Queen fails to slow Key strokes

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The Independent Online

Andrew Strauss and Robert Key made an interesting contrast. Both are exciting natural strokemakers; Strauss is left-handed, Key right-handed; Strauss has taken to Test and international cricket as to the manner born while Key has struggled badly since he came into the side in 2002.

Andrew Strauss and Robert Key made an interesting contrast. Both are exciting natural strokemakers; Strauss is left-handed, Key right-handed; Strauss has taken to Test and international cricket as to the manner born while Key has struggled badly since he came into the side in 2002.

In eight Test matches before this one Key had made 244 runs with a highest score of 52. He failed, too, in the recent one-day triangular series.

He was, therefore, under great personal pressure when he strode out during the day's sixth over to take the place of Marcus Trescothick who had wasted his chance on this extremely easy paced pitch. Key made the hesitant start one would have expected, although a drive and a nice shot off his legs will have made him feel better.

He is a big man who, when he is not timing the ball, looks slightly awkward. He also had some difficulty in maintaining his concentration early on and two or three times he aimed wild drives without moving his feet at balls well wide of the off stump. He was lucky not to touch any of them. Strauss, the veteran of three Test matches, was always on hand to offer advice and maybe to add a word of caution. Even so, when on 16 Key slashed at Tino Best and was dropped high up by Chris Gayle at second slip.

Strauss's example clearly helped Key and gradually he found his fluency. Those defensive pushes began to find the middle of the bat and bisected the field for ones and twos. Increasingly the bad ball was dispatched to the boundary and his strokes became increasingly effortless and easier upon the eye.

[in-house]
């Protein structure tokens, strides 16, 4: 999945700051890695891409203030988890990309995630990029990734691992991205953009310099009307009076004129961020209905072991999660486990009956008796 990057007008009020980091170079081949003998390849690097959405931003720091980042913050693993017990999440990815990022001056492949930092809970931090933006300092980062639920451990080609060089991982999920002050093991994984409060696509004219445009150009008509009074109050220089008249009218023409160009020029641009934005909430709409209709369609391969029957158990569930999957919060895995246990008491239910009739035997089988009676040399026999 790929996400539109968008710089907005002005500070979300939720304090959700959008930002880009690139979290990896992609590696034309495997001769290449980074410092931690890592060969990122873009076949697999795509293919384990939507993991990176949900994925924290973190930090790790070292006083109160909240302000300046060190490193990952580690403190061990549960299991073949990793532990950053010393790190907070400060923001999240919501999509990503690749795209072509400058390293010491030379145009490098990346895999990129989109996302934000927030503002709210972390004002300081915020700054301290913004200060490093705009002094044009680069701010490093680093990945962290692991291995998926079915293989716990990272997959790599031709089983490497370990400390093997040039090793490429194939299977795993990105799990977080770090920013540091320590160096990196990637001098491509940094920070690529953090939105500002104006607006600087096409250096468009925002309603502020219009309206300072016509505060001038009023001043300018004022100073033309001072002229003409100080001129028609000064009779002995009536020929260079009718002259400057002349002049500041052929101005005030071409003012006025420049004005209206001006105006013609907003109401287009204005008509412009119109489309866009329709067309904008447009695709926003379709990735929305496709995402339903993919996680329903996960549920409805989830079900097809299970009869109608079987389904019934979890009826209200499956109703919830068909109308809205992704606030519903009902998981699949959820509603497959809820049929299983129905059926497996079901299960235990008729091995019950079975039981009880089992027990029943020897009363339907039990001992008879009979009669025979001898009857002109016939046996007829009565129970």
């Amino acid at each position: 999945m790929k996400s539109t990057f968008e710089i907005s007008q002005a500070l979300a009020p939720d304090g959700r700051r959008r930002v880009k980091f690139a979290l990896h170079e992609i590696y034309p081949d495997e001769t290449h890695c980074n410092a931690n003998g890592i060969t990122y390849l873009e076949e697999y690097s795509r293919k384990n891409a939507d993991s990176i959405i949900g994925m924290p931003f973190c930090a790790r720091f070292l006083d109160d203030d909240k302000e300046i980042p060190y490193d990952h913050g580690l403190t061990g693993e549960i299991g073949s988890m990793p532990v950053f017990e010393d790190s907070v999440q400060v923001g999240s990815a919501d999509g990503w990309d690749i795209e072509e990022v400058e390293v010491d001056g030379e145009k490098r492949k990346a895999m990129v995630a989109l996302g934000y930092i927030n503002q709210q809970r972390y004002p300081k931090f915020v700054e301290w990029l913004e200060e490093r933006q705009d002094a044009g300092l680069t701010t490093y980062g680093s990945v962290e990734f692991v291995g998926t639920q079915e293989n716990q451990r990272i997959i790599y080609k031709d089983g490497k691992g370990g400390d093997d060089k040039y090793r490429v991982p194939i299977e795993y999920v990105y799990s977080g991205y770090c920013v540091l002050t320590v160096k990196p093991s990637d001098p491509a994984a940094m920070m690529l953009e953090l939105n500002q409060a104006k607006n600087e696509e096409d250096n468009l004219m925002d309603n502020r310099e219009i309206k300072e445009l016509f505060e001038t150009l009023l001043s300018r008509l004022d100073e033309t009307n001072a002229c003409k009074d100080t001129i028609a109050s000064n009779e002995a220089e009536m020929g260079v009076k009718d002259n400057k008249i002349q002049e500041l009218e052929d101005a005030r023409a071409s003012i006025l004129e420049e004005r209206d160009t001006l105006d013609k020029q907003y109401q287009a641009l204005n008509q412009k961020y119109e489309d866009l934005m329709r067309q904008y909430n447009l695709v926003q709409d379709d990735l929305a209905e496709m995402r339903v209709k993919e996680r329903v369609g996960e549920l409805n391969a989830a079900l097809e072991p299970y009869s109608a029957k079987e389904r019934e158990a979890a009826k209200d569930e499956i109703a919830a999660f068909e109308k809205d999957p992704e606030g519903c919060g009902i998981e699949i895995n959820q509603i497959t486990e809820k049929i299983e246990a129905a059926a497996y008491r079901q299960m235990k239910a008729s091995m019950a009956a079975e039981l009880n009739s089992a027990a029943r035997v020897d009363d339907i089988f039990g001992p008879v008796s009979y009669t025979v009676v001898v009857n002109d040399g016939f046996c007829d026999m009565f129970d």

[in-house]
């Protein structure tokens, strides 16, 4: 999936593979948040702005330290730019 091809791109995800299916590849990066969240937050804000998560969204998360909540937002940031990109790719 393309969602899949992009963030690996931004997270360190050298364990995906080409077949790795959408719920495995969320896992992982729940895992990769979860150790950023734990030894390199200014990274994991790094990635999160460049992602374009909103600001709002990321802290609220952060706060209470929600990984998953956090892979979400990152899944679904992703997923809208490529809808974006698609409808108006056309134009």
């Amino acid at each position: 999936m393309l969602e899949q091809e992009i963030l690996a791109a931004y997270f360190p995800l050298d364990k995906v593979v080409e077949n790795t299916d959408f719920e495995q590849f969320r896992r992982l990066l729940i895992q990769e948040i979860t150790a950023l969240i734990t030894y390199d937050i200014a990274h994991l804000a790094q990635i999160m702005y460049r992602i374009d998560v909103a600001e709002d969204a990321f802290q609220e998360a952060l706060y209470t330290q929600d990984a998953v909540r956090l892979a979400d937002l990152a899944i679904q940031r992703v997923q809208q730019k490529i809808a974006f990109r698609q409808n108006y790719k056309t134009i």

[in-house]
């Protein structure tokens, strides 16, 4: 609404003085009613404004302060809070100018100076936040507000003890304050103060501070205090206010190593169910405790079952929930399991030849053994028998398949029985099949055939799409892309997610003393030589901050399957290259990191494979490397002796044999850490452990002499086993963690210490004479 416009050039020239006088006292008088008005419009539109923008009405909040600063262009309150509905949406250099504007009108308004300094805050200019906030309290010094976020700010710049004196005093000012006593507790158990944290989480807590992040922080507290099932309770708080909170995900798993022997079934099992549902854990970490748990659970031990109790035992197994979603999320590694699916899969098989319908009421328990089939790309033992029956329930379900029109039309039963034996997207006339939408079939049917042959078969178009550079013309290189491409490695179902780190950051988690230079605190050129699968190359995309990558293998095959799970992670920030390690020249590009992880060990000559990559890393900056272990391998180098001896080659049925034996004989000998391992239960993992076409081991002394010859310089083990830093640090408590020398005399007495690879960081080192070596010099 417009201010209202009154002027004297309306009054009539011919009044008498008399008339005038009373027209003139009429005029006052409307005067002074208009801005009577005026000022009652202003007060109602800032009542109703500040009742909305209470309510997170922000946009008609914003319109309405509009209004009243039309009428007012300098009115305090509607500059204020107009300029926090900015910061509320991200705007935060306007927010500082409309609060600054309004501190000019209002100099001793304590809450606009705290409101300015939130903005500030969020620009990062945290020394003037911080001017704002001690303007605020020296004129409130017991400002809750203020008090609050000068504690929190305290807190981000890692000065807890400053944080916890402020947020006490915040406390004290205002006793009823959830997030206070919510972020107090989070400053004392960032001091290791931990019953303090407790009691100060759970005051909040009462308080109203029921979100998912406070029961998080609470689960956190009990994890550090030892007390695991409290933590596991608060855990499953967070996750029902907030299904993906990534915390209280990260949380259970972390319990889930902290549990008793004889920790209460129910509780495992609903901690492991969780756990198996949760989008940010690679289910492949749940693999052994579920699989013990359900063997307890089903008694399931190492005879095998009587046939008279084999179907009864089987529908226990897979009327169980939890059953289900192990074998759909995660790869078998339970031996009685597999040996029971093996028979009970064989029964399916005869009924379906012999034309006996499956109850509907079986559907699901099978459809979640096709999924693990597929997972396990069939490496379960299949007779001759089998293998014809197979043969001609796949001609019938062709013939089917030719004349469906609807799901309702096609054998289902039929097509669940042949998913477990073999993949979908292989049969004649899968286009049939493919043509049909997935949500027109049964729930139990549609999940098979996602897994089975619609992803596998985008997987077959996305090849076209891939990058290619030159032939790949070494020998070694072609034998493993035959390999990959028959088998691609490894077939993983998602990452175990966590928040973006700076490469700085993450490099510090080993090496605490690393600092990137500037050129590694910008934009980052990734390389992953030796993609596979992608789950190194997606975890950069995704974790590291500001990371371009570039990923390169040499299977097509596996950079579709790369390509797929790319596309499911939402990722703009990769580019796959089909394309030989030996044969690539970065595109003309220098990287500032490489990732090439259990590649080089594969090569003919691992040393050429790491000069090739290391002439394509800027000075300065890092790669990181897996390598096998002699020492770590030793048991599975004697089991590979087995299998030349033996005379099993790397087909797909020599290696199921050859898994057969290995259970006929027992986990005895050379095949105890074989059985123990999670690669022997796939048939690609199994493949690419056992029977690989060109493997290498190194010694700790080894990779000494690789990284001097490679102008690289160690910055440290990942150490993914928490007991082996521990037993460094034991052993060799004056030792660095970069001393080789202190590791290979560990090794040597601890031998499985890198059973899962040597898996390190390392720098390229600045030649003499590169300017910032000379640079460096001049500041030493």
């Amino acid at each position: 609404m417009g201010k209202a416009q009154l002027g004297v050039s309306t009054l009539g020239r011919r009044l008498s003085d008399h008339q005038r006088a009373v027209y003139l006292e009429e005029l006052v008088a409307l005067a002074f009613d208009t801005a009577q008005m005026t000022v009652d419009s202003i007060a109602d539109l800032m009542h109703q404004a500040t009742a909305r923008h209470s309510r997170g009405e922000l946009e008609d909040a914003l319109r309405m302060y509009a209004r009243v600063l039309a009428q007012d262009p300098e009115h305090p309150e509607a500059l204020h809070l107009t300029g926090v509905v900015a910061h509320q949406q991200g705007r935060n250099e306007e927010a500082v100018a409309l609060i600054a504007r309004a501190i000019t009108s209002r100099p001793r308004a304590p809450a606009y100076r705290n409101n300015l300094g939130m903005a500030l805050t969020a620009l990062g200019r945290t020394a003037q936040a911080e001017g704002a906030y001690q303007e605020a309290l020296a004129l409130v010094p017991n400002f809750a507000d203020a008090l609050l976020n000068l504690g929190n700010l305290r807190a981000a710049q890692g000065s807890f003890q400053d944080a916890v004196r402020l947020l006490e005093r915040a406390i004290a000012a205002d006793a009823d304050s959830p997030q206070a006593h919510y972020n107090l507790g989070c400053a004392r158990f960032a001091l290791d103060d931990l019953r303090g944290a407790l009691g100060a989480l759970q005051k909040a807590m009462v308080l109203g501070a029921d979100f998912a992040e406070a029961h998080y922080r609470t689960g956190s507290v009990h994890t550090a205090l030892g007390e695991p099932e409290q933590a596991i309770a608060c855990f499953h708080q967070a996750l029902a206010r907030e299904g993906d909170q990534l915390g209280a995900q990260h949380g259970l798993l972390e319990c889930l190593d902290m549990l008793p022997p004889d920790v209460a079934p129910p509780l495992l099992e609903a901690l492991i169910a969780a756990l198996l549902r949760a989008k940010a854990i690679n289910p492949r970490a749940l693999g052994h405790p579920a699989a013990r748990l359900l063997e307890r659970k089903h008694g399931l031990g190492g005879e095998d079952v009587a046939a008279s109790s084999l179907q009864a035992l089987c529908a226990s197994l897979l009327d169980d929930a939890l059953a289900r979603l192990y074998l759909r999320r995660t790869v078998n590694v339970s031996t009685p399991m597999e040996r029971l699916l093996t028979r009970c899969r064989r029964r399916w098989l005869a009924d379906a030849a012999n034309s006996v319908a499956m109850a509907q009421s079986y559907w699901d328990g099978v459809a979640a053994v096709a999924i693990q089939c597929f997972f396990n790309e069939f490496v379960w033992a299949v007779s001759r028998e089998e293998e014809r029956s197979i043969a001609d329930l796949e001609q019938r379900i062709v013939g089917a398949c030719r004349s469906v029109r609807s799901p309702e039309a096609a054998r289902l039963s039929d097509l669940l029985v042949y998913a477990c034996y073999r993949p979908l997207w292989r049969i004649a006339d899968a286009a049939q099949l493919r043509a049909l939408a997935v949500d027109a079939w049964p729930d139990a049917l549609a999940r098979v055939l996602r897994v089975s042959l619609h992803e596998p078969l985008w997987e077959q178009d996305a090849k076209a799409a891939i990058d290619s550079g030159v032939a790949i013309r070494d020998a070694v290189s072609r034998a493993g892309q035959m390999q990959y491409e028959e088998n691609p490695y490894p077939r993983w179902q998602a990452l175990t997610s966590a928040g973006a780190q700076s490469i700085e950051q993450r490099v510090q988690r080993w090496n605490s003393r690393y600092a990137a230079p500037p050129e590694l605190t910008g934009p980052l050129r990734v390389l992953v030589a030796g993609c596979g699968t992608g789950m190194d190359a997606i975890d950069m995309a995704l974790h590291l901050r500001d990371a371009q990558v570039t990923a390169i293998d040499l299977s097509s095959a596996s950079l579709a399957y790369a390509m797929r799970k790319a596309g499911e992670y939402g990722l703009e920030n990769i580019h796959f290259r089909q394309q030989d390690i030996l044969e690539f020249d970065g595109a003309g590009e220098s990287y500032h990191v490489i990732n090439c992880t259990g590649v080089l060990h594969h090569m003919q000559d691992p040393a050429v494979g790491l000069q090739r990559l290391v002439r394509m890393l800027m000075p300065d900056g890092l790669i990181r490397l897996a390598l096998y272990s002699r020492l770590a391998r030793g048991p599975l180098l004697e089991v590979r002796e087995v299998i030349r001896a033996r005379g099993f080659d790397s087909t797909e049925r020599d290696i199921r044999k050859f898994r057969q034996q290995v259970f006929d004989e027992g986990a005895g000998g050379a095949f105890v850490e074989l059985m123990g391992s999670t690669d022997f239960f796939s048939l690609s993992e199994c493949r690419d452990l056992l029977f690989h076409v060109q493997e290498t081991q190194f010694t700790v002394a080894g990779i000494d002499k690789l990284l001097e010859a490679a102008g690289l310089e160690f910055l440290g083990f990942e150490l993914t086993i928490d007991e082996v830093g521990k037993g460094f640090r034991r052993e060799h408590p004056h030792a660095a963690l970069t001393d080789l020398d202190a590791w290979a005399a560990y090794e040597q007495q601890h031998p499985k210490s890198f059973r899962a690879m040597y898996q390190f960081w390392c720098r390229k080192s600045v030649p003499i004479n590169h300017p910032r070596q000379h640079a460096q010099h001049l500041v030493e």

The first psychological barrier was his fifty and once that was safely negotiated one could sense a feeling of relief that manifested itself in a greater degree of relaxation at the crease. Both in defence and attack his footwork was more fluent and took him more often into the right place.

When Brian Lara, whose decision to field first was surely founded on fear of what Steve Harmison and co might have done to his own batting, brought on Omari Banks to bowl his off-breaks the floodgates opened. After a maiden over that Strauss, who may not have seen Banks before, watched carefully, he and Key took 34 runs off his next four overs. The bat was now overwhelmingly in control.

Key's next test of character came when he went into tea on 90. During an extended interval the players met the Queen, but Key did not allow the occasion to unsettle him. Royal visits have been known to take wickets.

He survived an anxious first over and one lbw appeal against Ramnaresh Sarwan's gentle leg-breaks immediately afterwards. Then a pull and a lovely stroke off his legs against Fidel Edwards settled the issue.

After that, Key went on and on using his feet to the spinners, hooking and driving the faster bowlers, and looking every inch a Test cricketer.

This was an innings of great character and when he returned to the dressing room he had no need to tip-toe round the door wondering if he belonged. He should have pushed it open and strode in as of right. He now belongs and that was the measure of his innings.

LORD'S STATISTICS

SECOND-WICKET PARTNERSHIPS

All-time record

382 M Leyland & L Hutton v Australia (The Oval, 1938)

Against West Indies

266 PE Richardson & TW Graveney (Nottingham, 1957)

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